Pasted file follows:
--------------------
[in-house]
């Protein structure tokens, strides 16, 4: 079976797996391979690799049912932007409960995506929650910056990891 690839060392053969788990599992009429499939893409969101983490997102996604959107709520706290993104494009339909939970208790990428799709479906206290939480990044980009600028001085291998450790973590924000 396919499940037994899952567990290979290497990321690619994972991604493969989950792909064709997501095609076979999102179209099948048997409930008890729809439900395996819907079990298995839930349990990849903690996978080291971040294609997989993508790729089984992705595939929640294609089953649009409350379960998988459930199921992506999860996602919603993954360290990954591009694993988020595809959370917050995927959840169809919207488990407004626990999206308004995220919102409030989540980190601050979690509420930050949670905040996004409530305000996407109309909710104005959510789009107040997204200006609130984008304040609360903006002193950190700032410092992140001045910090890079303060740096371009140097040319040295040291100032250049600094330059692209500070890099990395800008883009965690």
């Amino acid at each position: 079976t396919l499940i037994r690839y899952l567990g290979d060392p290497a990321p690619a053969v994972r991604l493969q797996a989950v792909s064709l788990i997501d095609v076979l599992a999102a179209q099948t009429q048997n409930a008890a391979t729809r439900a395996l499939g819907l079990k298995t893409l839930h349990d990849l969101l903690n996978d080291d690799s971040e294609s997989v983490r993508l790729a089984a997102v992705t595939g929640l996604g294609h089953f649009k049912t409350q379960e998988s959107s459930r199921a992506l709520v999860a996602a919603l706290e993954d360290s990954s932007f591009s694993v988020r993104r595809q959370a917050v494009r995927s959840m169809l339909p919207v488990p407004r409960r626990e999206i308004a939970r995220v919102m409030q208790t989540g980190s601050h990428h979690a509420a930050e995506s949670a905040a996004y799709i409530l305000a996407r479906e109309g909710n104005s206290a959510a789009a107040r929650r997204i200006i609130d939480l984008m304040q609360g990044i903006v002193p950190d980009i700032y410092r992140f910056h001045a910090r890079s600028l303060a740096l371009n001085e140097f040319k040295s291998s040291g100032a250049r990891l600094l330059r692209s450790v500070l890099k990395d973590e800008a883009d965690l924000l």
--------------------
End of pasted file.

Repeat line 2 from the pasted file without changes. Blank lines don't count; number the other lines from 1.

């Protein structure tokens, strides 16, 4: 079976797996391979690799049912932007409960995506929650910056990891 690839060392053969788990599992009429499939893409969101983490997102996604959107709520706290993104494009339909939970208790990428799709479906206290939480990044980009600028001085291998450790973590924000 396919499940037994899952567990290979290497990321690619994972991604493969989950792909064709997501095609076979999102179209099948048997409930008890729809439900395996819907079990298995839930349990990849903690996978080291971040294609997989993508790729089984992705595939929640294609089953649009409350379960998988459930199921992506999860996602919603993954360290990954591009694993988020595809959370917050995927959840169809919207488990407004626990999206308004995220919102409030989540980190601050979690509420930050949670905040996004409530305000996407109309909710104005959510789009107040997204200006609130984008304040609360903006002193950190700032410092992140001045910090890079303060740096371009140097040319040295040291100032250049600094330059692209500070890099990395800008883009965690």